Barbara Arrowsmith Young
The genesis of the Arrowsmith Program of cognitive exercises lies in Barbara Arrowsmith Young’s journey of discovery and innovation to overcome her own severe learning disabilities, a description of which appears in the article, Building a Better Brain or in Chapter 2 of the book, “The Brain That Changes Itself” by Dr. Norman Doidge.
Diagnosed in grade one as having a mental block, which today would have been identified as multiple learning disabilities, she read and wrote everything backwards, had trouble processing concepts in language, continuously got lost and was physically uncoordinated. Barbara eventually learnt to read and write from left to right and mask a number of the symptoms of her learning disabilities through heroic effort, however she continued throughout her educational career to have difficulty with specific aspects of learning.
Barbara Arrowsmith Young holds both a B.A.Sc. in Child Studies from the University of Guelph, and a Master’s degree in School Psychology from the University of Toronto (Ontario Institute for Studies in Education). After her undergraduate studies were completed Barbara worked as the Head Teacher in the lab preschool at the University of Guelph for two years where she began to observe learning differences in preschool children.
Barbara Arrowsmith Young’s Master’s thesis, entitled, A Follow Up Study of a Clinic Sample (1982), followed 62 students who had been assessed at the O.I.S.E. psycho-educational clinic nine months to five years prior to the start of the study. Interviews at follow up were conducted with a parent and the student’s current teacher and ratings were obtained on social, emotional, behavioral and academic variables. Children who were achieving below their age expected grade level on academic tests administered during their initial assessment at the O.I.S.E. clinic (mathematics, word recognition, spelling and reading comprehension) continued to perform poorly in the same subject areas in relation to their peers based on their teachers’ achievement ratings at follow-up. Further it was found that the amount of intervening educational remedial intervention (hours, months, intensity) was not related to change in the children’s academic problems or performance. Interestingly, it was found that students who received more than the median intensity of intervention (more than 10 hours/month) were achieving even more poorly at follow up than those receiving less intervention. These results confirmed Barbara Arrowsmith Young’s own experience with the limitations of academic remedial work in addressing a range of specific learning disabilities.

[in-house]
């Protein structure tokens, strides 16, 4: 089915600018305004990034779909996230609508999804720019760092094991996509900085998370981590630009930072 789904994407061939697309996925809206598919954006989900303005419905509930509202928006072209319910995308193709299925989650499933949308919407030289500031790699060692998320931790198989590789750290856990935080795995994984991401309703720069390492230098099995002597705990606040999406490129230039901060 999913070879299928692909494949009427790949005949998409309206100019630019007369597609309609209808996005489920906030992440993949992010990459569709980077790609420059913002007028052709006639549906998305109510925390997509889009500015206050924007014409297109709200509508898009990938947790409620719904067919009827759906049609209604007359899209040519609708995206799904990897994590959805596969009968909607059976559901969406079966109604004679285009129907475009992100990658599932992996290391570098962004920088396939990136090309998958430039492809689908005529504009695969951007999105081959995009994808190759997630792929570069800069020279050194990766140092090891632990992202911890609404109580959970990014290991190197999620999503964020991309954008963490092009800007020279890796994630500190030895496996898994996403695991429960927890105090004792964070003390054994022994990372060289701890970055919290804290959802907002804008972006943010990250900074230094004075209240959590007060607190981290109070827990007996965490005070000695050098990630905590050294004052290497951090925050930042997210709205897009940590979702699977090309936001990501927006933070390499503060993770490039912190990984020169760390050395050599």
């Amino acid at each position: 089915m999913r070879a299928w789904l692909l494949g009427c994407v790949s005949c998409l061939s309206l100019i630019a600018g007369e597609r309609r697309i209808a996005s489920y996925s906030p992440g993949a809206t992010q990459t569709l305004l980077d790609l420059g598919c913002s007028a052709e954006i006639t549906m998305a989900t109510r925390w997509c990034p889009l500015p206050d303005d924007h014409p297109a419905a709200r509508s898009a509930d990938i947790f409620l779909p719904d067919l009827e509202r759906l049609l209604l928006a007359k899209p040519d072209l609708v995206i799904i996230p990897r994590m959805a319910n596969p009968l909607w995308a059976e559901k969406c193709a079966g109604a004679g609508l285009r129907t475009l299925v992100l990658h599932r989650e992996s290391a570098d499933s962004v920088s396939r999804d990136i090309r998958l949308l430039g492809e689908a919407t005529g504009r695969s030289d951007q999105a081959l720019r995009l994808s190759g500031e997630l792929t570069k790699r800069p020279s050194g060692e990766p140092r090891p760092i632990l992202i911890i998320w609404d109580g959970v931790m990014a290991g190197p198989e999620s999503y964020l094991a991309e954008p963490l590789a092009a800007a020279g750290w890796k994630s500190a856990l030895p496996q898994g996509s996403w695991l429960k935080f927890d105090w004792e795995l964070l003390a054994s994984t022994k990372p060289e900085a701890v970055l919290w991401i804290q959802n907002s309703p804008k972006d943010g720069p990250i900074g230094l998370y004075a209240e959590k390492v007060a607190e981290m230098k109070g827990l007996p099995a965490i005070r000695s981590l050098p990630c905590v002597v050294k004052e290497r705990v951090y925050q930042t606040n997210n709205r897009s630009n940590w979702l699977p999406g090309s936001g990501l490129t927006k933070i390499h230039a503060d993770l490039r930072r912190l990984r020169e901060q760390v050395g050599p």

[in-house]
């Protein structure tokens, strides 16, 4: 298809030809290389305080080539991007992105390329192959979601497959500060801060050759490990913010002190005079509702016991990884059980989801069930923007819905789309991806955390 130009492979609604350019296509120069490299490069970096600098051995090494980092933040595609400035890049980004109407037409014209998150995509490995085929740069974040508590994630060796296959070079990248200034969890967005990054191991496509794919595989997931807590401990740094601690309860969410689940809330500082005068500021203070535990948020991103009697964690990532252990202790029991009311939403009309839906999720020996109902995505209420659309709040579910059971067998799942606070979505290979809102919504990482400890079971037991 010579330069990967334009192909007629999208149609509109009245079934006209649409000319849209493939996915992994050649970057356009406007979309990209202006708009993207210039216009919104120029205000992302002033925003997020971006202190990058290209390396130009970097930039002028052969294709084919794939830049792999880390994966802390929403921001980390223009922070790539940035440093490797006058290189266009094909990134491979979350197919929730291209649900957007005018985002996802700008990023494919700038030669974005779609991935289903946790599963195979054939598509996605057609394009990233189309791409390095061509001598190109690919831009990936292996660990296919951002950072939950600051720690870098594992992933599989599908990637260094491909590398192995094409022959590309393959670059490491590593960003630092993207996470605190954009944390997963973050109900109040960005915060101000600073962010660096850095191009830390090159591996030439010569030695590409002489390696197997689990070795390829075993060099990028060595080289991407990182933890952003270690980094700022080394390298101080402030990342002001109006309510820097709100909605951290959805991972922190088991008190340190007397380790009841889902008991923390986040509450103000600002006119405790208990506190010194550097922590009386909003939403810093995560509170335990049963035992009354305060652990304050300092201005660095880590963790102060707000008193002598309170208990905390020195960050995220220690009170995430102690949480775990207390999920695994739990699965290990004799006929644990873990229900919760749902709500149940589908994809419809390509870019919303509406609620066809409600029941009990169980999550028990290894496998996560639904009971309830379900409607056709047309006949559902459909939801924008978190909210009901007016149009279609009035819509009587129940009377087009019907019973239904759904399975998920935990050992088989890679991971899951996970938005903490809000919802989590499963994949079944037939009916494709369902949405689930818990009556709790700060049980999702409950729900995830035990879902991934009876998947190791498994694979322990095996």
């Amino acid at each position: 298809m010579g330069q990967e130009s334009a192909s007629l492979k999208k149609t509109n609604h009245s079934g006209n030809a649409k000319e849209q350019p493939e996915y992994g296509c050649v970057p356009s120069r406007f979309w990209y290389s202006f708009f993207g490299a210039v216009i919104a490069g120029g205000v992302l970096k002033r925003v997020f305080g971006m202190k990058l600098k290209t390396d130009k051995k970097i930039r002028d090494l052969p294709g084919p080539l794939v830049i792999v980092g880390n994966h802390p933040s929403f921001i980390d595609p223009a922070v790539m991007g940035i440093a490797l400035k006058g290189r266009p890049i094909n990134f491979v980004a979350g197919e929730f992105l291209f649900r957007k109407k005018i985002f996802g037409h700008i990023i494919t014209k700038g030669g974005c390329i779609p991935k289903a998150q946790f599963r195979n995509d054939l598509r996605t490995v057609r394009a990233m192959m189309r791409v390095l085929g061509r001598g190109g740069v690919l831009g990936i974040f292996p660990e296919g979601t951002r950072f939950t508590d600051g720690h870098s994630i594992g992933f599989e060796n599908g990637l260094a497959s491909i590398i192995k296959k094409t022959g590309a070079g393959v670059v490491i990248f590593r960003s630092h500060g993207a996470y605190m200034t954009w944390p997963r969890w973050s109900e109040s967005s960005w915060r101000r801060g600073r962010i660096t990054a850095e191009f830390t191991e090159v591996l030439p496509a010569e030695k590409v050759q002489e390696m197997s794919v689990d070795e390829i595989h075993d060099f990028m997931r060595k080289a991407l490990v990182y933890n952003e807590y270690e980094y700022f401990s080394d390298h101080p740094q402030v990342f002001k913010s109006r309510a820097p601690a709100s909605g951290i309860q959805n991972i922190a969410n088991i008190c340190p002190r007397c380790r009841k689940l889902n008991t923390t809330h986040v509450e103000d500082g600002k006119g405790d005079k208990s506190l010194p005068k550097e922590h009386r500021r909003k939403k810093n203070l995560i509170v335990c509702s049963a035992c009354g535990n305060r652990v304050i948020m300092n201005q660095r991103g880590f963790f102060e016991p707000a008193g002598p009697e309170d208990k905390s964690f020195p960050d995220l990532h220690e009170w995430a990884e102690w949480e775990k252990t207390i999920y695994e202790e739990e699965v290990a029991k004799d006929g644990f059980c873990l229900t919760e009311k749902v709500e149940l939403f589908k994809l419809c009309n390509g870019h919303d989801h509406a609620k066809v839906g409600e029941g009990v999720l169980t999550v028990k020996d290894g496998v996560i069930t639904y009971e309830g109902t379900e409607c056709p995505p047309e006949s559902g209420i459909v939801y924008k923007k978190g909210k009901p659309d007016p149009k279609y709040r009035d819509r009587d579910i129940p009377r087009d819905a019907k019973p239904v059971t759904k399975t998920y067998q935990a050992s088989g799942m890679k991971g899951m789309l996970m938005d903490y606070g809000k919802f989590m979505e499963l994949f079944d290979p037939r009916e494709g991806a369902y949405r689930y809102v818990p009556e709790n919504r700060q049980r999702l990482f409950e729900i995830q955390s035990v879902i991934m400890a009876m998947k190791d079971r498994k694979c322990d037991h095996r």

In graduate school she came across two lines of research that intrigued her. Luria’s description of specific brain function lead her to a clearer understanding of her own learning problem and the work of Rosenzweig suggested the possibility of improving brain function through specific stimulation, at least in animals. This lead to the creation of the first brain exercise designed to improve the learning capacity involved in logical reasoning. The results were positive with gains in verbal reasoning, mathematical reasoning and conceptual understanding. This lead to a further exploration of the nature of specific learning capacities and to creating exercises to strengthen them. This is the ongoing work of Arrowsmith School which can currently identify 19 cognitive areas and has programs to strengthen the functioning of each of these. The program originated in Toronto in 1978 and today is implemented in 32 schools in Canada and the U.S.
As the Director of Arrowsmith School and Arrowsmith Program, she continues to develop programs for students with learning disabilities. It is her vision that this program be available to all students struggling with learning disabilities so they may know the ease and joy of learning and to realize their dreams.